True Lies

Michael Wolff
Burn Rate: How I Survived the Gold Rush Years on the Internet
Simon & Schuster

In 1994, journalist Michael Wolff's start-up media company, which developed ideas for books, magazines, and television with modest success, turned its attention to what everybody was then calling a "new medium": the Internet. To everybody's surprise, their NetGuide, the first substantial "off-line" guide to cyberspace, went straight to the best-seller lists, and Wolff New Media became a magnet for everyone itching to stake a claim in the Internet gold rush. By 1996, during the topsy-turvy six months in which most of the book's action takes place, Wolff's tiny firm was being valued at hundreds of millions of dollars--as though it were a software company. But as the book opens, the market for Internet stocks has just begun to plummet, and Wolff's company's "burn rate" (the massive amount of money one must spend each month in order to remain attractive to potential investors) had rocketed out of control. Unless he can make a deal with somebody, anybody, his company has only a few weeks to live.

Although, or perhaps because, Burn Rate is heavily salted with the vertiginous language of high finance--"mezzanine fixes" and "country club rounds" that have nothing to do with theater seating or golf--this is a gripping story of what used to be called "romantic capitalism." The villains are creepy I-bankers, rapacious venture capitalists ("VCs"), fast-talking corporate lawyers, and self-hypnotized techno-futurists; the heroes, hard-working entrepreneurs looking to make it to an initial public offering without losing their souls in the process. Actually, scratch that "hero" part--Wolff makes it clear that nobody makes it to IPO unless they are soulless to begin with.

The "I" in the title speaks worlds. Though adept at publicly questioning his own motives and moral habits, Wolff is still the kind of solipsist who can write 250 pages about the rise and fall of a company that employed dozens of people and make it sound as solitary a journey as Dante's through Hell. The action takes place not in the offices of his company but on airplanes and in taxis, in the boardrooms of investment-banking firms, and in hotel lobbies and conference halls. When he does mention the twentysomethings "with baseball caps and dramatic piercings" who work for him, it's only to use them for comic contrast to the suits with whom he spends his days and nights. This is the Great Man style of writing history, and not many people can pull it off. Fortunately, Wolff can.

Wolff, whose background as a journalist had shaped his early vision that the Internet might be a new, extremely cost-efficient and democratic kind of publishing system, casts himself as Faust tempted by a Mephistophelian I-banker to forget about well-crafted sentences and focus instead on "building brand" as an online "content provider." With visions of fabulous wealth dangled before him, Wolff bounces from conference to conference, where search-engine execs say to him, "We're averaging under three impressions per visit. I wonder if we gave them some content, if we gave them something to read, could we get them to stay a little longer?" and he replies, "Guarantee, I can double your click rate" with a straight face.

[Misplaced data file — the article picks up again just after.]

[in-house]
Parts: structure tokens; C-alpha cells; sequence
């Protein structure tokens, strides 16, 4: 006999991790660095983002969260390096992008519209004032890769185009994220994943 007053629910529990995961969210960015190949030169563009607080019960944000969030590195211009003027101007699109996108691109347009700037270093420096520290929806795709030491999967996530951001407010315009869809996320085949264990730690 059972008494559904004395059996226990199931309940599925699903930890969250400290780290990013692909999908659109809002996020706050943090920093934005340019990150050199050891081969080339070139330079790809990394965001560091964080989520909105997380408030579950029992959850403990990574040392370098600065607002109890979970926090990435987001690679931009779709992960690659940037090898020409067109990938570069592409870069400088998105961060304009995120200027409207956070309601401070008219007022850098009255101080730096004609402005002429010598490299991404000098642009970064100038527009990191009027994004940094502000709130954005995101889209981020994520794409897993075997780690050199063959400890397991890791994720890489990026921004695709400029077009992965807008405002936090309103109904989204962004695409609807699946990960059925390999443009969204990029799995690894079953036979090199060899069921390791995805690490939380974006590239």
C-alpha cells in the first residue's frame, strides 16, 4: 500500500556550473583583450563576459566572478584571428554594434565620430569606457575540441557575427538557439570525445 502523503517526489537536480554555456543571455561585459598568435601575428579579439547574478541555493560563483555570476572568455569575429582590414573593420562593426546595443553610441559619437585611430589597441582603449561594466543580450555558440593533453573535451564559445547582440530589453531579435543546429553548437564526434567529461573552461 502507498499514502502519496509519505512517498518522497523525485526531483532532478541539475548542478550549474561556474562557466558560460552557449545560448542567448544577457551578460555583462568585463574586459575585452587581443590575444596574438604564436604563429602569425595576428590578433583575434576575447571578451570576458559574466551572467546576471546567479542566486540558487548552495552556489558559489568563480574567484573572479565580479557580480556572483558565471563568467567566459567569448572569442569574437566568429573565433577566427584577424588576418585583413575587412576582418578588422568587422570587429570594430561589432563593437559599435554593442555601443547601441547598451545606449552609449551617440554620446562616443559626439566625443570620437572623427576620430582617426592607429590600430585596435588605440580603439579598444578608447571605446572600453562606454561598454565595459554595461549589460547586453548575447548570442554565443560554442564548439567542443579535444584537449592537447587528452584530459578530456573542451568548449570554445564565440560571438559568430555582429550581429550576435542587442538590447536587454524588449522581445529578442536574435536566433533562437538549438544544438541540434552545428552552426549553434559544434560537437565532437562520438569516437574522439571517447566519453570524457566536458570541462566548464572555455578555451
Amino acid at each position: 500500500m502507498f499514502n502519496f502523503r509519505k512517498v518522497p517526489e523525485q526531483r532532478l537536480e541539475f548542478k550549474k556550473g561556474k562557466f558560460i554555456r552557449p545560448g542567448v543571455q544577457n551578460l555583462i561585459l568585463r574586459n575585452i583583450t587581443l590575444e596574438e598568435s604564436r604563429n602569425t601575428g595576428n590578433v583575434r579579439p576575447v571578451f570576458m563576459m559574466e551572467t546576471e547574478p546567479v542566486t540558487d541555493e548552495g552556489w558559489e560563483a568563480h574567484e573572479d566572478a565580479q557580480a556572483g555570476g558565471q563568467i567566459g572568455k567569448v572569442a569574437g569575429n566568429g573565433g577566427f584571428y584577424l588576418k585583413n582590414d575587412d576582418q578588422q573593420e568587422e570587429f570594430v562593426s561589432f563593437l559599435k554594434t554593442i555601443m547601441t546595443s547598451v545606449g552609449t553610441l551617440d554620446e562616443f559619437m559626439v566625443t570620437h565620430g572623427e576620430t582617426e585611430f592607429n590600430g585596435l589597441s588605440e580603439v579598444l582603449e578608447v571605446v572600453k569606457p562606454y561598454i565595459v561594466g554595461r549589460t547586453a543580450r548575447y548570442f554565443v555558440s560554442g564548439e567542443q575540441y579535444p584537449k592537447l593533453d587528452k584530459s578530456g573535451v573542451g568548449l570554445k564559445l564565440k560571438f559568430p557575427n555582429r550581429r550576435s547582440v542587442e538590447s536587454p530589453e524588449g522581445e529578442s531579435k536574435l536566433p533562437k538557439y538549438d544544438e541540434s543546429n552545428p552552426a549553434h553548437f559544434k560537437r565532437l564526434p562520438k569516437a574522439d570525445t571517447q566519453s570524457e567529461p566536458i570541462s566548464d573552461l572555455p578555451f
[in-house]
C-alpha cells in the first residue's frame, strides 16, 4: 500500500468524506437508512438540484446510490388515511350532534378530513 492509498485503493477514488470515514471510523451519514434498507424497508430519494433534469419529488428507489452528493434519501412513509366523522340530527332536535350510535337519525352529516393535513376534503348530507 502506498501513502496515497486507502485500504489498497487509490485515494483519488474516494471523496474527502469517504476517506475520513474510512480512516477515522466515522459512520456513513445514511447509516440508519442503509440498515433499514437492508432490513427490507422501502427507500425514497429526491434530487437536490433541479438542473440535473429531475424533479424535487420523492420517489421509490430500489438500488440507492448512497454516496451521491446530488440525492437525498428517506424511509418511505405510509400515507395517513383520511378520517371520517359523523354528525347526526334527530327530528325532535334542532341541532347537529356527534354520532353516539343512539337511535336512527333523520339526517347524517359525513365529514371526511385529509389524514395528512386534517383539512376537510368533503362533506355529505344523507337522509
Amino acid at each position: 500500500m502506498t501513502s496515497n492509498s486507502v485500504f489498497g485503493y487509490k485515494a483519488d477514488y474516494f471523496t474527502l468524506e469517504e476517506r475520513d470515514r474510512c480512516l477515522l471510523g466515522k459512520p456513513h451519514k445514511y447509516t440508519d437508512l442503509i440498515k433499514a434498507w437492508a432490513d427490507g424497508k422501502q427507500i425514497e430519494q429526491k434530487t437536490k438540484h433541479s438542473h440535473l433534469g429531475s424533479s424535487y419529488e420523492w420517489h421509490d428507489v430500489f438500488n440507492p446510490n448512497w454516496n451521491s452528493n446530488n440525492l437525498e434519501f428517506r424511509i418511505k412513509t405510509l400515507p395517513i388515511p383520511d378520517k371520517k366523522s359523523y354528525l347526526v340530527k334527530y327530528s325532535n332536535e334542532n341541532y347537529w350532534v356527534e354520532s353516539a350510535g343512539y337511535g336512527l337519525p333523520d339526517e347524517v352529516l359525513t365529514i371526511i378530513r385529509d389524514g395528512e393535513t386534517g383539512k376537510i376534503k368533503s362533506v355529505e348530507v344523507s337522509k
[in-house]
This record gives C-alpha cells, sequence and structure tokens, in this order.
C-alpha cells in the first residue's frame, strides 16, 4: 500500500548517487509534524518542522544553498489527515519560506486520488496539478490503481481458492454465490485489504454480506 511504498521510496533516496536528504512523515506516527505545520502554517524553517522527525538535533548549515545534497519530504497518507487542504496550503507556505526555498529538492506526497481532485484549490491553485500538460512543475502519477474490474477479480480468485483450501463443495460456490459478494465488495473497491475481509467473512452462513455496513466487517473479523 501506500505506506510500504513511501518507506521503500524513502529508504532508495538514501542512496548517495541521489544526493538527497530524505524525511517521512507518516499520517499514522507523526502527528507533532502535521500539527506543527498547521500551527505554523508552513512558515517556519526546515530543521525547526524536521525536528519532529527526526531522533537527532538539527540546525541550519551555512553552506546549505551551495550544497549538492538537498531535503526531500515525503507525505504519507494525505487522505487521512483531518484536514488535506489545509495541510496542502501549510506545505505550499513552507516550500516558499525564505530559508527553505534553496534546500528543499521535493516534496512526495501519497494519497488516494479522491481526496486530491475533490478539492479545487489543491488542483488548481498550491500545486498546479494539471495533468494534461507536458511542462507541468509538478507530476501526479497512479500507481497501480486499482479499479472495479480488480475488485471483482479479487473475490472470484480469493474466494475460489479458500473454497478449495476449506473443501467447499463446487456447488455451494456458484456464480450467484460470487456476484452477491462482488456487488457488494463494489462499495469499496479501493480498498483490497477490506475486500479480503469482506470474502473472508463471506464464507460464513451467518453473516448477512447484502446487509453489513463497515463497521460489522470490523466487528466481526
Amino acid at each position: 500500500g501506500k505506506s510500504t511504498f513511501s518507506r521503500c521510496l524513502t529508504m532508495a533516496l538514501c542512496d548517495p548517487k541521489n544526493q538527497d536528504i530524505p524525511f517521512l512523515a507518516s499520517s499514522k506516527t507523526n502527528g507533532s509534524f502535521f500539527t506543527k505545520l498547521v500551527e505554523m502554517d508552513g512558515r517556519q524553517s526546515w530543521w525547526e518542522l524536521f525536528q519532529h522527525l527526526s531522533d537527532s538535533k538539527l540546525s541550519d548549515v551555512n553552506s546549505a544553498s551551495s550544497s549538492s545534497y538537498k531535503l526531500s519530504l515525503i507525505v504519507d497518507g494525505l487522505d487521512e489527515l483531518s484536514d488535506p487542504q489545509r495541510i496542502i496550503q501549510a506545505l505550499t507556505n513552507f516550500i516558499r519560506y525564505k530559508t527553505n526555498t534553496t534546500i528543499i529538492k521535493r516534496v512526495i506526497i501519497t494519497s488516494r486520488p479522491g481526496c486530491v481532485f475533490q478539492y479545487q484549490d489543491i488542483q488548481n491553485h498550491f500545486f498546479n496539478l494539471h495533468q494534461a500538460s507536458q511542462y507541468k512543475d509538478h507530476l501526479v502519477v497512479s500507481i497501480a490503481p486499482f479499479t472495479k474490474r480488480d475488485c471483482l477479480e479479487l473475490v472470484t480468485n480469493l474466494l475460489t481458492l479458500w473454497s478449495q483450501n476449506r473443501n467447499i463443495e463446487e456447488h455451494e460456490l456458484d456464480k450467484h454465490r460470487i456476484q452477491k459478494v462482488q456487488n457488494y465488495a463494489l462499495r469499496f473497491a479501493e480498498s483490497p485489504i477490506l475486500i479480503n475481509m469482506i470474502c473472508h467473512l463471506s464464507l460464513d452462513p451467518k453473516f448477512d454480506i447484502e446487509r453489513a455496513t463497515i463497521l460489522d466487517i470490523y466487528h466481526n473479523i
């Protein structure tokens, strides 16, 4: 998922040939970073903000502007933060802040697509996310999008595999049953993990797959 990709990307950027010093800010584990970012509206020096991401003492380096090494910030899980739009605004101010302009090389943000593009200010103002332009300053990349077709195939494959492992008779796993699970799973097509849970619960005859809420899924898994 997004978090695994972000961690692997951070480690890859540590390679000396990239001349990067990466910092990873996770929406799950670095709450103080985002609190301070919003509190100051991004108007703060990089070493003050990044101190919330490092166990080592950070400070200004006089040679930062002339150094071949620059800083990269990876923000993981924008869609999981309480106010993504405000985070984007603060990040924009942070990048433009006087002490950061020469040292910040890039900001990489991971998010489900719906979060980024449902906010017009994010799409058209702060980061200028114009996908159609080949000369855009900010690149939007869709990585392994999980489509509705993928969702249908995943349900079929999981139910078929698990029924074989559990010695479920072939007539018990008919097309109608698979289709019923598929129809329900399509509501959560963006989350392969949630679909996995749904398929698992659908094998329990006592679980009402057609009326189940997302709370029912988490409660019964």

In between various macho face-offs--shades, again, of the Old West--with hostile investors ("Fuck you. No accommodation. No nothing. I'll bury this company. I'll bury you!"); unsentimental insider peeks at the workings of Wired magazine, America Online, Pathfinder, various search engines, and even Microsoft; and wry asides on the world of venture capitalism, Wolff finds time to reflect on the nature of the medium and the message. In the end it is this tendency to philosophize which is his undoing, for over the course of the book he moves from enjoying the intellectual challenge of morphing his business model every few weeks to getting bogged down in fundamental questions like "What if the Web, the Internet, this whole thing, wasn't, well, media?"

"My business, after all, was to create content that would be interesting and useful to an audience reachable through the Internet," Wolff muses. "But, frankly, I was not seeing a clear demand for such content. A demand for services, for applications, for efficiency, for data but not a demand for a point of view or reporting or discernment or entertainment." If content isn't king online, as promised--if, in fact, people don't even read online--what the hell, he wonders, is he doing there?

The answer: "creating legitimacy" and "building image," making a "land grab." In short, putting so much spin on his nonexistent business model that he finally becomes unable to separate fact from fiction. In the end, Wolff finds he can't go on: "How many fairly grievous lies had I told? How many moral lapses had I committed? How many ethical breaches had I fallen into?" This is not a rhetorical question, since we've just read every single lie he'd told for ourselves. Burn Rate is, Wolff suggests, an "anti-press release," and--Hallelujah--it's every bit as savage as that sounds.

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